It’s an exhausting week to be black in America.
There are certain things that you deal with on a regular basis when you are black that white people don’t ever think about. For example, I know that at any moment, a white person may walk up to me without saying a word and touch my hair as if I am some sort of zoo exhibit (yes, this has happened to me more than once). I know that people who I think are friends may make racist statements in front of me and then act confused when I am upset by it. I know that if I get upset in any way there are white people who may say things to me like, “Oh no, she’s getting mad! The black side is coming out!”
This is just a tiny fraction of my experience as a black woman.
When I get together with my black friends, we share our stories and try to make sense of them. Some of them mirror mine. Some of them are less common but just as bizarre such as my friend’s experience on her Ivy League college campus of being asked by a white student if black people can drink and properly digest milk. Some are more violent like my friend who was maced at 16 years old while minding his own business and walking home from his part time job.
At this point, I don’t have one black friend who hasn’t experienced some form of racism. We navigate through our daily lives with the knowledge that we must work harder to achieve the same success as those who do not have black skin. We know that we will not be shielded from witnessing the murders of people who look like us in the same way that videos of white people being murdered are blocked and banned from our screens. We know that a routine traffic stop for an expired tag or a broken tail light might lead to our demise. We know that for us, working, running, smoking, talking, walking, and breathing can be a death sentence.
Yet, as early as a few months ago, a distant friend on Facebook, who is white, expressed shock over learning that some of her black friends “still” experience racism. Those of us who are black know that racism has never stopped. When we would try to bring it up we were told that we were “playing the black card”. We are just “angry black women” who can’t “take a joke”.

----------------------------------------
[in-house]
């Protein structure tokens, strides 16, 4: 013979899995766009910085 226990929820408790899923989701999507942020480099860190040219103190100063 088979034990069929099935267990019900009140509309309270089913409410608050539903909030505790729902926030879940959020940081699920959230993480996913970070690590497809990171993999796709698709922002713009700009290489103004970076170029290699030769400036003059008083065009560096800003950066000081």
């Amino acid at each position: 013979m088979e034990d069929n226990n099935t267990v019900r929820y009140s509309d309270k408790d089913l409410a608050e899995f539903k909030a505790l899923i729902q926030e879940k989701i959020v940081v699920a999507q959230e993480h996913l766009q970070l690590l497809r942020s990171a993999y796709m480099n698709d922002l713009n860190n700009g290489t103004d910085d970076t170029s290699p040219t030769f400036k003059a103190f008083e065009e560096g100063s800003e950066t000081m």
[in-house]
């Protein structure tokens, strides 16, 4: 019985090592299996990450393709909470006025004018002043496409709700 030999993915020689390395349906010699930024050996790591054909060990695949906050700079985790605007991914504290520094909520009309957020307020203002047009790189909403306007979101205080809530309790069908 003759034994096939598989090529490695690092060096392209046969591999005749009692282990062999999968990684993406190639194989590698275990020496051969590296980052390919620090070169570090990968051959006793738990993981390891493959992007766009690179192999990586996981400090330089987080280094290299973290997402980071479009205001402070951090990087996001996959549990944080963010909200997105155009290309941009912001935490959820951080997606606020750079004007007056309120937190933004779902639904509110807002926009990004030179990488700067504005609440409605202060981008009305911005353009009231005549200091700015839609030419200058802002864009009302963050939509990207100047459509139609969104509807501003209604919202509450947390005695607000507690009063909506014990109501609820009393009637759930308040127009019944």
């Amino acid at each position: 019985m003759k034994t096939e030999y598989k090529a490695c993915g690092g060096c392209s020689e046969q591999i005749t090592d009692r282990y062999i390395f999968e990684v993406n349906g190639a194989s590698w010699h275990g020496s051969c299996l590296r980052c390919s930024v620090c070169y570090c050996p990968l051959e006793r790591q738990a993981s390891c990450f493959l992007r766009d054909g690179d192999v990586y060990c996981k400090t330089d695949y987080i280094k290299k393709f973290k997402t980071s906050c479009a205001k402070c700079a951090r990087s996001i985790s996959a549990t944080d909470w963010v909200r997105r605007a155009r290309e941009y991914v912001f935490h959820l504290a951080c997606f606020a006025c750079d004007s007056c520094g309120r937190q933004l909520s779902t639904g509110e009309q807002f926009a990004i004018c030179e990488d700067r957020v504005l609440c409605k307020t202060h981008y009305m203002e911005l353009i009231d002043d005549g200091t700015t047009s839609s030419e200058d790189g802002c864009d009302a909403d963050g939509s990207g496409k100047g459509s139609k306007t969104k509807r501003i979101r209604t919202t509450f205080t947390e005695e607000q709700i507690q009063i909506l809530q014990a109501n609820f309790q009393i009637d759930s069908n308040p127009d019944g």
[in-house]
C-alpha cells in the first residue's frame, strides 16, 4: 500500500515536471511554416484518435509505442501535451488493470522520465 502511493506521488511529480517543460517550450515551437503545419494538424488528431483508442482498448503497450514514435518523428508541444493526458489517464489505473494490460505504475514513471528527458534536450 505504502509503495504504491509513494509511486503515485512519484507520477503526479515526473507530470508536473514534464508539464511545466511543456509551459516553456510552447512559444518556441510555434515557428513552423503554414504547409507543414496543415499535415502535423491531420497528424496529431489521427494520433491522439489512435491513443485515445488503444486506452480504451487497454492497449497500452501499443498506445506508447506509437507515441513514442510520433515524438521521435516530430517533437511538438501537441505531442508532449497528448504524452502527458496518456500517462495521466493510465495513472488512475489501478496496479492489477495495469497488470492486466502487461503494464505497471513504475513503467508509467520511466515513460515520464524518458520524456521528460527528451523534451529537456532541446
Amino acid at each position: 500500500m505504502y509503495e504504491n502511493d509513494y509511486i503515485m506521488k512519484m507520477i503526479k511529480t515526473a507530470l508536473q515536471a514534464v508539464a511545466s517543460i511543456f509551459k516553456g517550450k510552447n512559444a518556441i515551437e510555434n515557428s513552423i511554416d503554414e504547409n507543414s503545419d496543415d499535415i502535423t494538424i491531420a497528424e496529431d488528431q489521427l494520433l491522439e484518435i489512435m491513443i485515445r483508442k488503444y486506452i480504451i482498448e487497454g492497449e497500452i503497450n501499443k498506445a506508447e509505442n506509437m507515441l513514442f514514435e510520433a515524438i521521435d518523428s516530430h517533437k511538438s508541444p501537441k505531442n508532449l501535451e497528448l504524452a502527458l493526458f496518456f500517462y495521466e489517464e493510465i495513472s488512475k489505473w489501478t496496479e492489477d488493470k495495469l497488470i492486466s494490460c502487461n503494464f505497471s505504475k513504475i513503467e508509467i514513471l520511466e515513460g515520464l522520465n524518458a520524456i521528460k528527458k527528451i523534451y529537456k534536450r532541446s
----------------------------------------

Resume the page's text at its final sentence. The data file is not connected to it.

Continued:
For some reason, a black person telling a white person that we are experiencing racism, that we are afraid for our lives and the lives of our families and friends, that the victim did not deserve to be murdered, is often not enough. For some reason videos must be watched, white people must be able to see it first hand.
I have said it before and I will say it again. We experience racism and it happens often. Many of us are tired and fed up. Many of us are scared.
I fully believe that in order to overthrow the system of white supremacy and bring real equality to all people, we must work together. I believe that white people standing up, speaking out, and being active is indispensable to the movement. If you are white and you have been afraid to speak out before, stop being afraid. Listen first, then take action.
If you are black and you have been afraid to speak out about your experiences, now is the time to put those fears aside. Your voice matters, your pain matters, YOU MATTER.
Don’t ever let anyone make you feel as if your story shouldn’t be shared and your anger shouldn’t be felt.
We will not stay silent anymore and watch as history repeats itself again and again. We must all take action to dismantle white supremacy. This is a sad and disgusting time in our history and it falls on all of us to make the future better. It will require hard work, bravery, and lots of love but I believe we have the power to get it done. Years from now, history books will discuss the brutality, racism, and hatefulness that our world is currently full of. Let’s work together to take those American History books into a more positive direction.